“Chris brings tremendous insight and entertainment to a telecast,” says Eagle. “He has a natural feel for the game, and you can tell how much he enjoys being around it. His exuberance is infectious. On big slam dunks I would have to prepare to box him out because he would get 'physical' at the broadcast table. We have a bit of a size mismatch. His pop culture knowledge is sneaky strong, so I'm ready for anything from a Sanford and Son to a Real Husbands of Hollywood reference. He's got a big upside as a game analyst.”

Webber said the only thing that would prevent him from staying in broadcasting long-term would be a significant role in professional basketball as an owner or in upper management. He enjoys working both on remotes and in the studio but he’s likely to do more game work next year given his success with Albert.

“The studio is so much fun but you can become attached to the studio,” Webber said. “I love the game. But I have to work on not being so excited. Marv has helped me channel that energy.”

Speaking of playing, Webber says he has played basketball just twice since he retired from the NBA in 2008, and one of those games came at actor Adam Sandler’s house.

“I was terrible,” Webber says. “I played on a team against [Sandler’s] team and I think they beat us. I might have pulled a hamstring dunking. It was that bad.”

The Noise Report

1. Here’s John Oliver destroying the NCAA tournament on Last Week Tonight with John Oliver.

1a. My Monday column was a television and online guide to watching the NCAA tournament.

2. CBS Sports college basketball studio analyst Clark Kellogg said he does not look at the brackets in advance prior to the airing of the NCAA Selection Show. (The staff at CBS Sports usually gets the picks about 25 to 30 minutes prior to air.) I have enjoyed just being spontaneous and reactive based on when the picks are revealed to the public,” Kellogg said. “That’s how I’ve done it last two years.”

Kellogg has been dead-on the last two years identifying low seeds making a run in the tournament. He championed Florida Gulf-Coast in 2012, Mercer in 2013 and this year he cited Buffalo and Dayton as early-round mid-majors to keep an eye on.

3. Via Austin Karp of the Sports Business Daily: CBS drew a 3.9 overnight rating for the NCAA men’s basketball tournament Selection Show on Sunday, marking the lowest figure for the show in at least a decade. The telecast was down seven percent from a 4.2 overnight in 2014. Karp noted that this year's Selection Show had to compete with Fox's telecast of a late-starting NASCAR Sprint Cup Series race from Phoenix, which did not end until 6:45 p.m. Sports Media Watch said it was the lowest overnight in 25 years.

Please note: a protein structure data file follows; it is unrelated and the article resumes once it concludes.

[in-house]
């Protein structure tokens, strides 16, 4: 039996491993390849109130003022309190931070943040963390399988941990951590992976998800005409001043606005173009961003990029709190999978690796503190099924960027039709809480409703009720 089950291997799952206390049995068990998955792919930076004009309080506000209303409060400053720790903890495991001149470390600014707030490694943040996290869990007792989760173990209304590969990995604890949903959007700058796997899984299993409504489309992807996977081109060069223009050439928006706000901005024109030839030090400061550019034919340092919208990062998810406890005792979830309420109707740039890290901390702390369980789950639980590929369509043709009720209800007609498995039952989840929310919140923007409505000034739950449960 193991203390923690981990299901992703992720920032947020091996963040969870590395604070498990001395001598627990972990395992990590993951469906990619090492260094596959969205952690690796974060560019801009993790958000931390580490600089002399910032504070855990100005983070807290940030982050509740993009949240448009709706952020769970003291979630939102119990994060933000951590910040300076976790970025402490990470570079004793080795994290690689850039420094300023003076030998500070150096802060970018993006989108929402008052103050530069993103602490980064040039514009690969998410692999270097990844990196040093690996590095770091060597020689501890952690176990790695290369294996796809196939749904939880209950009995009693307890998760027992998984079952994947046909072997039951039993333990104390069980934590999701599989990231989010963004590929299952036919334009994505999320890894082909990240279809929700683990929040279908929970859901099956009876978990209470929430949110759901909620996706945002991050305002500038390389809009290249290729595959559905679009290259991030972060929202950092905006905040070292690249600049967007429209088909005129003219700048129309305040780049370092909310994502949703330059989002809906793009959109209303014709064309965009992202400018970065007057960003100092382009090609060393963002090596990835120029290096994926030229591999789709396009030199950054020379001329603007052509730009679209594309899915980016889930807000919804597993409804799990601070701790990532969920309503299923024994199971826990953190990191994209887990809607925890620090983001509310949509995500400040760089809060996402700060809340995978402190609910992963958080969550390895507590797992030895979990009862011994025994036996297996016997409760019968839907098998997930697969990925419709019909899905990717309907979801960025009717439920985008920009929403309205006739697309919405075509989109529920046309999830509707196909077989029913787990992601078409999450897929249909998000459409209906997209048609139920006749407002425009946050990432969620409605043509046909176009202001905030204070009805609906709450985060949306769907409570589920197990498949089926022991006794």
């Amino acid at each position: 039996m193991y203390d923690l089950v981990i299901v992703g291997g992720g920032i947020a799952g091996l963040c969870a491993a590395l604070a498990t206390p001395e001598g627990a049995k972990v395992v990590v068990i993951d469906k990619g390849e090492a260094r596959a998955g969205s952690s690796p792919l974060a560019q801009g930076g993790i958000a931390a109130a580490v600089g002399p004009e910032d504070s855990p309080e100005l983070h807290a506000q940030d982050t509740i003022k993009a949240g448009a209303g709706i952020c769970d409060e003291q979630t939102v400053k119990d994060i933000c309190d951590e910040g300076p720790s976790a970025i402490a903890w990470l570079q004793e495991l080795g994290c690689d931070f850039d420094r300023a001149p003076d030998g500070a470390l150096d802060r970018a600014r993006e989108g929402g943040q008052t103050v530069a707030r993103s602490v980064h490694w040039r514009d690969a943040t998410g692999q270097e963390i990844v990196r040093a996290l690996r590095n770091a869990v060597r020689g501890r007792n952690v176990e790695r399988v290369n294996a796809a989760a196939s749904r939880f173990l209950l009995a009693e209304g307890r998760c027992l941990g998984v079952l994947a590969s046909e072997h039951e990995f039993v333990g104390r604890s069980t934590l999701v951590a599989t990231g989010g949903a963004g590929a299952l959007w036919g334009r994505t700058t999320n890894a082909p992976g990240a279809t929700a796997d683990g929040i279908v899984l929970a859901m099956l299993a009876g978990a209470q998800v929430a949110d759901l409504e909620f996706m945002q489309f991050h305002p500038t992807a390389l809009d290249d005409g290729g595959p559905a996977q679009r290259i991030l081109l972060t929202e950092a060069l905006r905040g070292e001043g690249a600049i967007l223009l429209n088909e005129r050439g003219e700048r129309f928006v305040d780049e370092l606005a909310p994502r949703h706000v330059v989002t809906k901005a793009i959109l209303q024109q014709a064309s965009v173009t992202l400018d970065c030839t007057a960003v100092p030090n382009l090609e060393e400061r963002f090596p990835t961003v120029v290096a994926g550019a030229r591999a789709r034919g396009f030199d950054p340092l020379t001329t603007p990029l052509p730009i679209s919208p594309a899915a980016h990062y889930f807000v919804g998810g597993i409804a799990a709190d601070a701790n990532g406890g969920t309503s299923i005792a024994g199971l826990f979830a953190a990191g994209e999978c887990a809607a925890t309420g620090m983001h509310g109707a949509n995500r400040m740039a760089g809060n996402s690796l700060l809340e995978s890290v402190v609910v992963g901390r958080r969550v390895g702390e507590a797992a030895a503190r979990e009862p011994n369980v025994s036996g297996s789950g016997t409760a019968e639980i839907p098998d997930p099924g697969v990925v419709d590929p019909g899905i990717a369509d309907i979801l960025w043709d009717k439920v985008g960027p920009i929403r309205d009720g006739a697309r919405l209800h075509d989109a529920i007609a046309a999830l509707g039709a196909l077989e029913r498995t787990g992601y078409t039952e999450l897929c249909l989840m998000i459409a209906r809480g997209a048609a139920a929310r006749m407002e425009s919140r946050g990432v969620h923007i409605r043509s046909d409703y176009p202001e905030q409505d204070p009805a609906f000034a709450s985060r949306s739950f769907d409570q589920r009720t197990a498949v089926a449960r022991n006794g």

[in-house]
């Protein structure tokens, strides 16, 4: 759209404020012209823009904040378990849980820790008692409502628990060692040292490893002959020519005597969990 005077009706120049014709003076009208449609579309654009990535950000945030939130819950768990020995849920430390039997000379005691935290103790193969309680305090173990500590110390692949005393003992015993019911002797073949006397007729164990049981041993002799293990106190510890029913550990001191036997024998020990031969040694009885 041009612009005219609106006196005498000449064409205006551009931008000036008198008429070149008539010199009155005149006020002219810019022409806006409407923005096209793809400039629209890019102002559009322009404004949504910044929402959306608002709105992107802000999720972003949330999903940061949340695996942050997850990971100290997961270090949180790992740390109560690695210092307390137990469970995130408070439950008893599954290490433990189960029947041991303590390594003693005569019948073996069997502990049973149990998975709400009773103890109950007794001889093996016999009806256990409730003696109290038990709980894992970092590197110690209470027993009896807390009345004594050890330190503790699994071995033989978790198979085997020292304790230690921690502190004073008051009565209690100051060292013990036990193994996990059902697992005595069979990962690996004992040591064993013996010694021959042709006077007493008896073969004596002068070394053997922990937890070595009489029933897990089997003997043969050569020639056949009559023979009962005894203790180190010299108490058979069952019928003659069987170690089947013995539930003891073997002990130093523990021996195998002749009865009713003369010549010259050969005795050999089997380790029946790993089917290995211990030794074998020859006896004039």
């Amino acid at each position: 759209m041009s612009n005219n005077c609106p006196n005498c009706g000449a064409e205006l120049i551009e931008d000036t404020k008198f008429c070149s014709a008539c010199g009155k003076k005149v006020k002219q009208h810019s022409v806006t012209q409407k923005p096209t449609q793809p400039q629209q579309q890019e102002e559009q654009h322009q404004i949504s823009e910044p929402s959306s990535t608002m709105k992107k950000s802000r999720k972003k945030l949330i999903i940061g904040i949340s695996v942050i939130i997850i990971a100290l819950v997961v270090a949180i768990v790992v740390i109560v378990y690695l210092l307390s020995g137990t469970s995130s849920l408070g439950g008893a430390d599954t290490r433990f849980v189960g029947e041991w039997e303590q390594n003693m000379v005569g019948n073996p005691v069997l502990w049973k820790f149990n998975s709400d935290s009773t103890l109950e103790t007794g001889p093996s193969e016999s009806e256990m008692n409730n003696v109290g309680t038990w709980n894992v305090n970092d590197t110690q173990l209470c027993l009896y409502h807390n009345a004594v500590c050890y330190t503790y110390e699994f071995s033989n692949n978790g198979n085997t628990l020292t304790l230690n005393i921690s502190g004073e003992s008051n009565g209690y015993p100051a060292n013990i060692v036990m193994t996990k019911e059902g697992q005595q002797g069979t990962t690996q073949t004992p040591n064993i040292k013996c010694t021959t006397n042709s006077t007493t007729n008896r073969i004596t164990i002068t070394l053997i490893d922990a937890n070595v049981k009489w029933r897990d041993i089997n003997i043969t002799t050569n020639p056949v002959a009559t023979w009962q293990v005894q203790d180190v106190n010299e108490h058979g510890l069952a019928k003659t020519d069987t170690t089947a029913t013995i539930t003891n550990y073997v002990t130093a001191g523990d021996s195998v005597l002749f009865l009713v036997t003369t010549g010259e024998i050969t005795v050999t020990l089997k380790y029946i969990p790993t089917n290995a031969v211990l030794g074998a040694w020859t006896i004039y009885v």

4. For those who were surprised that UCLA made the NCAA tournament, you were not alone. One of the most famous alums agrees with you. “Even I did a double take,” said Reggie Miller, who played for UCLA from 1983 to 1987.

4a. Loved this Madness Machine simulator from Wall Street Journal Sports.

4b. Cool one-minute previews for every team in the NCAA tournament from of Campus Insiders.

5. SiriusXM will air every game of the NCAA tournament on Sirius channels 91, 84, 92, 93, and 157 and XM channels 91, 201, 202, 203 and 204. SiriusXM College Sports Nation will discuss the tournament throughout the month.

5a. Here’s ESPN’s coverage schedule for the NIT.

5b In addition to Kevin Kugler and Clark Kellogg calling the finals on Westwood One Radio, the network will use Ian Eagle, Gary Cohen, Tom McCarthy, Dave Sims, Scott Graham, Wayne Larrivee, Kevin Calabro, Brandon Gaudin and John Sadak as play-by-play announcers and Jim Jackson, Kelly Tripucka, Kevin Grevey, Will Perdue, Donny Marshall, Mike Montgomery, Bill Frieder, P.J. Carlesimo and Bill Walton as analysts. Jason Horowitz and Alaa Abdelnaby will anchor the coverage from Westwood One's New York City studios.

5c. My deepest prayers go out to the family of ESPN college football writer and former SI staffer Ivan Maisel.